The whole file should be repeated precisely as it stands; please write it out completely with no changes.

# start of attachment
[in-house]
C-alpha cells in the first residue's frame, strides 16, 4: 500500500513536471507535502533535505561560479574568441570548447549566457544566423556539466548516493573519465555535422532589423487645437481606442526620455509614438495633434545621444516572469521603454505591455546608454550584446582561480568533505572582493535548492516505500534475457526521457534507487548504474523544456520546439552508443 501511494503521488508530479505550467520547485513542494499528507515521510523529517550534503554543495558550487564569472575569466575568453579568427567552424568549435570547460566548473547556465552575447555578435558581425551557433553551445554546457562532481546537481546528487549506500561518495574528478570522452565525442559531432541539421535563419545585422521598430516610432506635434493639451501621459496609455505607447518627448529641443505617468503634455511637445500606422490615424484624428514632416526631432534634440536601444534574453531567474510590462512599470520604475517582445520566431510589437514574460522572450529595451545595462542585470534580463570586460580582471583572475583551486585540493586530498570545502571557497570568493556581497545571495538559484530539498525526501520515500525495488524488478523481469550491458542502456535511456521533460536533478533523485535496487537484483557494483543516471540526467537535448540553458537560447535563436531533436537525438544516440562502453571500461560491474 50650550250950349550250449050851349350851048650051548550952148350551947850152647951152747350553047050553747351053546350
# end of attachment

[in-house]
C-alpha cells in the first residue's frame, strides 16, 4: 500500500513536471507535502533535505561560479574568441570548447549566457544566423556539466548516493573519465555535422532589423487645437481606442526620455509614438495633434545621444516572469521603454505591455546608454550584446582561480568533505572582493535548492516505500534475457526521457534507487548504474523544456520546439552508443 501511494503521488508530479505550467520547485513542494499528507515521510523529517550534503554543495558550487564569472575569466575568453579568427567552424568549435570547460566548473547556465552575447555578435558581425551557433553551445554546457562532481546537481546528487549506500561518495574528478570522452565525442559531432541539421535563419545585422521598430516610432506635434493639451501621459496609455505607447518627448529641443505617468503634455511637445500606422490615424484624428514632416526631432534634440536601444534574453531567474510590462512599470520604475517582445520566431510589437514574460522572450529595451545595462542585470534580463570586460580582471583572475583551486585540493586530498570545502571557497570568493556581497545571495538559484530539498525526501520515500525495488524488478523481469550491458542502456535511456521533460536533478533523485535496487537484483557494483543516471540526467537535448540553458537560447535563436531533436537525438544516440562502453571500461560491474 50650550250950349550250449050851349350851048650051548550952148350551947850152647951152747350553047050553747351053546350